The Rhode Island Woodland Partnership began in April 2013 as an informal gathering of loggers, foresters, conservationists, arborists and artisan woodworkers — people who cared about forest health but were largely working independently.

Some five years later, this now-formal partnership is working to increase the scale and pace of forestry in Rhode Island. The partnership has created a networking space for Rhode Island’s conservation community to stay abreast of issues impacting the region’s forests. The group’s working mission is to “advance the stewardship and long-term protection of Rhode Island’s woodlands to benefit the local economy, ecological values, and community enjoyment and health.”

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  1. How is DEM Fish&Wildlife contributing to the protection of even its own state forests when it has virtually endorsed the application of Invenergy LLC’ plan to build a 1,000 megawatt power plant on the border of the George Washington Wildlife Management Area in Burrillville contiguous with five other state forests and the Buck Hill Boy Scout Reservation and the Allan Shawn Feinstein Cub Scout World—as evidenced by its opinion submitted to the Energy Facilities Siting Board, which includes their boss, Janet Coit?

    What’s in it for DEM Fish and Wildlife? Destory the habitat on the 150 acre power plant site where 47 species have been identified that are listed in DEM’s own 2015 Wildlife Action Plan as "Species of Greatest Conservation Need?" And do the fraudulent dance with Invenergy of having them buy DEM another property, in the specious notion that destroying one habitat can somehow be compensated for by buying another? To add to their little empire?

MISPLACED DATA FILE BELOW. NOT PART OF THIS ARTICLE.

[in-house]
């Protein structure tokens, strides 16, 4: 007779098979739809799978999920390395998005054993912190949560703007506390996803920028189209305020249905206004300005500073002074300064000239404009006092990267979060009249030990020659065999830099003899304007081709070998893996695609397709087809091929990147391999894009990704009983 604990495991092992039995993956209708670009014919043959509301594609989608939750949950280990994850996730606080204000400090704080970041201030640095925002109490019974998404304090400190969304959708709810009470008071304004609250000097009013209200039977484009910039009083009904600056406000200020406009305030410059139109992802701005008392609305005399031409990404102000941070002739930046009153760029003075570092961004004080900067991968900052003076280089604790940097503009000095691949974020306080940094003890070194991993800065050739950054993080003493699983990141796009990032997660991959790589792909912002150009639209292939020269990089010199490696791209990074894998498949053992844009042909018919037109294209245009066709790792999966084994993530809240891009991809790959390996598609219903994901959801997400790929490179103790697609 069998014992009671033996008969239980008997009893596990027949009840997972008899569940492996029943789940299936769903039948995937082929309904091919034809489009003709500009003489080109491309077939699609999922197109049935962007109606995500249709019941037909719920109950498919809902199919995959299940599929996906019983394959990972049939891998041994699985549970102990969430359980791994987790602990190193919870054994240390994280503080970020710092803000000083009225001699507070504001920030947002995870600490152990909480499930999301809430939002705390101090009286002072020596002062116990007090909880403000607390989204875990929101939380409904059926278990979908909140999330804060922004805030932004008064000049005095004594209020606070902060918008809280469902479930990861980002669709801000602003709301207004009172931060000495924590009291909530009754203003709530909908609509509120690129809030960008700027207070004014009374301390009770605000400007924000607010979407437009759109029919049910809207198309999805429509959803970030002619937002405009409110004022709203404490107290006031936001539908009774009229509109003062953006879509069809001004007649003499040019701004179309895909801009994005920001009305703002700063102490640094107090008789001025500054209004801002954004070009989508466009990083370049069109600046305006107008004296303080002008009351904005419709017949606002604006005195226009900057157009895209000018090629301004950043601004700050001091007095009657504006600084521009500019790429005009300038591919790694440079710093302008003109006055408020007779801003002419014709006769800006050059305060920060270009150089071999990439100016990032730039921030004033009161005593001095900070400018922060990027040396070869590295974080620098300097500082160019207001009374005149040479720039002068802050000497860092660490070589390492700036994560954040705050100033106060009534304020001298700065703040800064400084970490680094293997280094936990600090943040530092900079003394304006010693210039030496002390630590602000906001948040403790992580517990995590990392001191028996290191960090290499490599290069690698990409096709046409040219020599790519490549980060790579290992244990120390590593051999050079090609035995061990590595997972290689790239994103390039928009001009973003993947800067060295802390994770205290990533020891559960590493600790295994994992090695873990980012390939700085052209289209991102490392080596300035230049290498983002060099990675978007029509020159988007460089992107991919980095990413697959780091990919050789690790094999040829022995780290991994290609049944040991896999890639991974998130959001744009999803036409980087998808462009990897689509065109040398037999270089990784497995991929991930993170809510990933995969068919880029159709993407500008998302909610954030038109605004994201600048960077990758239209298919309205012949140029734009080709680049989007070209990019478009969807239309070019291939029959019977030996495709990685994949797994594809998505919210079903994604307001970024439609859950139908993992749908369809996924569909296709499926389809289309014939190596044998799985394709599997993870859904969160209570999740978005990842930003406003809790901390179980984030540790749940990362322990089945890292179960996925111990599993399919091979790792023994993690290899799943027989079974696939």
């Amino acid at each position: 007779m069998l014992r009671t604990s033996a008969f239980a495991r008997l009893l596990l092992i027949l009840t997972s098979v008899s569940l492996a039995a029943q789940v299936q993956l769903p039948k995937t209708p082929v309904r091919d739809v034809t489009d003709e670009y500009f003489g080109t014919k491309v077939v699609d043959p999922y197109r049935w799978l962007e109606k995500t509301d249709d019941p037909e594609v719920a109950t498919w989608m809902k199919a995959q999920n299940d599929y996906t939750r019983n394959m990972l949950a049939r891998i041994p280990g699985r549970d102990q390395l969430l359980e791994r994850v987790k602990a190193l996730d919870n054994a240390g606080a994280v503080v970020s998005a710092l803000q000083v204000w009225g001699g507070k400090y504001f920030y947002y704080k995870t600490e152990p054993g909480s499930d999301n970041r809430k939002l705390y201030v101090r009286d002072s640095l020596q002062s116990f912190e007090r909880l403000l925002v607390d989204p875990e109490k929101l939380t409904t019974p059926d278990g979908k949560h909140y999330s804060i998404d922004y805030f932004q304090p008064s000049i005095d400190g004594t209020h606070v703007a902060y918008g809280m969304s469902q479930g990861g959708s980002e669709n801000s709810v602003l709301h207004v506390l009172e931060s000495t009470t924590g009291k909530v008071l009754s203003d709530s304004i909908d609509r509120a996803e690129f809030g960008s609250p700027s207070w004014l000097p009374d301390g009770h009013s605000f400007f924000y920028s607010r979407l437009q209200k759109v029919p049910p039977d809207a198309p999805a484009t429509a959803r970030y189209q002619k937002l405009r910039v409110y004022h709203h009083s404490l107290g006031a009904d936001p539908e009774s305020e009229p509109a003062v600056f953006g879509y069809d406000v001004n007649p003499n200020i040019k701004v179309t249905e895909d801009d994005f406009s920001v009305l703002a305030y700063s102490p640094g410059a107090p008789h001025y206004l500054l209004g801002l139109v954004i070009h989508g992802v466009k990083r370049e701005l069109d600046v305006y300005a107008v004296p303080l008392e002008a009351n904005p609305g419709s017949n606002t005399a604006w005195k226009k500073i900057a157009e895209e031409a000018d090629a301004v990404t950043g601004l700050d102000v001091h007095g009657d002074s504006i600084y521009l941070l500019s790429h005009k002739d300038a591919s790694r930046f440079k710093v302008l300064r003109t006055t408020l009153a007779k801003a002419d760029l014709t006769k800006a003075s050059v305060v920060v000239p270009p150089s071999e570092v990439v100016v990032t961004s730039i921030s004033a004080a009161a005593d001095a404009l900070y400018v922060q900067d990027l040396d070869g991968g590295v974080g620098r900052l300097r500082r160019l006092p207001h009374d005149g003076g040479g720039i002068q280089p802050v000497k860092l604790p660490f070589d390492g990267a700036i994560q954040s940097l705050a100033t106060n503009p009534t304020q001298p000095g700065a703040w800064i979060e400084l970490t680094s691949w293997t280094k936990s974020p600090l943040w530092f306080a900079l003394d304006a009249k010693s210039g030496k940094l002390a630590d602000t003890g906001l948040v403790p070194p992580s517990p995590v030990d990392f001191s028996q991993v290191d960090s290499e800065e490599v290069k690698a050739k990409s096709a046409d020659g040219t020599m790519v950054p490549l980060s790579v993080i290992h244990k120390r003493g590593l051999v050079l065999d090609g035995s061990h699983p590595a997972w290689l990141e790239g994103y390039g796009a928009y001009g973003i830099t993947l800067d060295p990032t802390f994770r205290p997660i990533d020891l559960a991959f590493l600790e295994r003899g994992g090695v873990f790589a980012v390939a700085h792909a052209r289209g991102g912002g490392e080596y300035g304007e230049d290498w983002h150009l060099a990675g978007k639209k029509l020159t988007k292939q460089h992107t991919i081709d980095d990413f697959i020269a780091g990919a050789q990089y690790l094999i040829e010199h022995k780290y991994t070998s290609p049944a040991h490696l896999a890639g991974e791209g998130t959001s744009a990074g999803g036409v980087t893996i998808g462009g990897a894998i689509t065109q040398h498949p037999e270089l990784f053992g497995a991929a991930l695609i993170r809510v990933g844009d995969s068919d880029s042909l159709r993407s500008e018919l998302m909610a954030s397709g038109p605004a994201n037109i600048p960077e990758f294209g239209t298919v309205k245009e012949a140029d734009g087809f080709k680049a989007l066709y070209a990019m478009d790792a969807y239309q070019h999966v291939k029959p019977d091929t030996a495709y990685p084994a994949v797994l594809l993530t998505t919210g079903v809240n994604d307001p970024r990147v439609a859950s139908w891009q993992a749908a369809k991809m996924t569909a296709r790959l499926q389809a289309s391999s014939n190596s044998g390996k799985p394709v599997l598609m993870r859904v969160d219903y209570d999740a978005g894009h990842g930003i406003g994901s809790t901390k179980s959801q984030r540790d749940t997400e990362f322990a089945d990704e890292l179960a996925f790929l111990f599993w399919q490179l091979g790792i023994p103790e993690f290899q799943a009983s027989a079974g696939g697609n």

The game DEM is playing with the Invenergy application is rotten to the core. If that seems an exaggeration, anyone can go the the EFSB’s website and read DEM’s various opinions filed there, and the contributions of Fish & Wildlife.

    They are a disgrace.

    However, the most disgraceful aspect of all is what’s missing from the files—the all-to-conveint neglect by Janet Coit and her EFSB colleagues to order that a proper Environmental Impact Statement be conducted for the Invenergy application. No order, no EIS on file. Even though this power plant is to be sited ON THE BORDER OF A STATE WILDLIFE MANAGEMENT AREA—for Heaven’s sake!

    And utterly damning of this irresponsibility on the part of her and the EFSB, and perhaps accounting for the taint of corruption it suggests, is fact that an EIS, conducted by the Federal Energy Regulatory Commission, was ordered by the EFSB, at the behest of then Governor Diprete, for the application of the Ocean State Power Company, in 1988, to construct a 500 mw plant in eastern Burrillville. The FERC process, as it does today, required OSP to identify alternative sites should their "preferred" site at Sherman Farm Road be rejected. One of those alternatives was the so-called "Buck Hill Road site," a parcel at 0 Buck Hill Road in western Burrillville—one of the several Algonquin Gas Transmission Co parcels that will be subdivided to site Invenergy’s power plant if approved. As Burrillville’s Tax Assessor’s maps show, the parcel shares a 6,699 ft. property line with the George Washington WMA.